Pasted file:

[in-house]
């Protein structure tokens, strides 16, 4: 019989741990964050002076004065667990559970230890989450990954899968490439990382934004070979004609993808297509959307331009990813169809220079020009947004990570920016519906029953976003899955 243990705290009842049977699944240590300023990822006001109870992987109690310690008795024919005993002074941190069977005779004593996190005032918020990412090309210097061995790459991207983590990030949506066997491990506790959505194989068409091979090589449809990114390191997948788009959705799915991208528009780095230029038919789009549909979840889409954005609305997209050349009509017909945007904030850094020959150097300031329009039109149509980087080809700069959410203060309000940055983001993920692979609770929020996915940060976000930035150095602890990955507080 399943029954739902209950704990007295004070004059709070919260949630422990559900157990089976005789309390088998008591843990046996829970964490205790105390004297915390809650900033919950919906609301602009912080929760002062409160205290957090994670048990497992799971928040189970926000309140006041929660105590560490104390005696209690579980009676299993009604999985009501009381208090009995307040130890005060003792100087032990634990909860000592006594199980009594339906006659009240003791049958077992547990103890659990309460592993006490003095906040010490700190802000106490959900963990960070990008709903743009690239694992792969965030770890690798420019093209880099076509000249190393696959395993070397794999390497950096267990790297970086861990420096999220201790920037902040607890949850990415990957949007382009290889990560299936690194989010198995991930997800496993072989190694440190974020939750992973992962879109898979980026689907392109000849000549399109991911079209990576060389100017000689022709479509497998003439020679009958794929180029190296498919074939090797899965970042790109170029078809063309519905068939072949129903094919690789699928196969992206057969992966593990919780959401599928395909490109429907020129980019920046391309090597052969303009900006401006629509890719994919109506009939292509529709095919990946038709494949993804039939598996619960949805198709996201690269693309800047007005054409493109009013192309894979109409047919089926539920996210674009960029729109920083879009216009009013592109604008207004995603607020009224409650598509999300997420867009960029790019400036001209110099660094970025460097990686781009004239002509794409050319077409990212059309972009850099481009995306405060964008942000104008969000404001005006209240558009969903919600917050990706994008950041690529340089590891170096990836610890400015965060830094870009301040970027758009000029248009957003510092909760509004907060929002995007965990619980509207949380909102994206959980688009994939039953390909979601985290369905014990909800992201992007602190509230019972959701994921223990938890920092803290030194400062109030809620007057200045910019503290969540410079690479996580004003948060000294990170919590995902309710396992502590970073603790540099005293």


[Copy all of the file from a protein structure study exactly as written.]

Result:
[in-house]
């Protein structure tokens, strides 16, 4: 019989741990964050002076004065667990559970230890989450990954899968490439990382934004070979004609993808297509959307331009990813169809220079020009947004990570920016519906029953976003899955 243990705290009842049977699944240590300023990822006001109870992987109690310690008795024919005993002074941190069977005779004593996190005032918020990412090309210097061995790459991207983590990030949506066997491990506790959505194989068409091979090589449809990114390191997948788009959705799915991208528009780095230029038919789009549909979840889409954005609305997209050349009509017909945007904030850094020959150097300031329009039109149509980087080809700069959410203060309000940055983001993920692979609770929020996915940060976000930035150095602890990955507080 399943029954739902209950704990007295004070004059709070919260949630422990559900157990089976005789309390088998008591843990046996829970964490205790105390004297915390809650900033919950919906609301602009912080929760002062409160205290957090994670048990497992799971928040189970926000309140006041929660105590560490104390005696209690579980009676299993009604999985009501009381208090009995307040130890005060003792100087032990634990909860000592006594199980009594339906006659009240003791049958077992547990103890659990309460592993006490003095906040010490700190802000106490959900963990960070990008709903743009690239694992792969965030770890690798420019093209880099076509000249190393696959395993070397794999390497950096267990790297970086861990420096999220201790920037902040607890949850990415990957949007382009290889990560299936690194989010198995991930997800496993072989190694440190974020939750992973992962879109898979980026689907392109000849000549399109991911079209990576060389100017000689022709479509497998003439020679009958794929180029190296498919074939090797899965970042790109170029078809063309519905068939072949129903094919690789699928196969992206057969992966593990919780959401599928395909490109429907020129980019920046391309090597052969303009900006401006629509890719994919109506009939292509529709095919990946038709494949993804039939598996619960949805198709996201690269693309800047007005054409493109009013192309894979109409047919089926539920996210674009960029729109920083879009216009009013592109604008207004995603607020009224409650598509999300997420867009960029790019400036001209110099660094970025460097990686781009004239002509794409050319077409990212059309972009850099481009995306405060964008942000104008969000404001005006209240558009969903919600917050990706994008950041690529340089590891170096990836610890400015965060830094870009301040970027758009000029248009957003510092909760509004907060929002995007965990619980509207949380909102994206959980688009994939039953390909979601985290369905014990909800992201992007602190509230019972959701994921223990938890920092803290030194400062109030809620007057200045910019503290969540410079690479996580004003948060000294990170919590995902309710396992502590970073603790540099005293």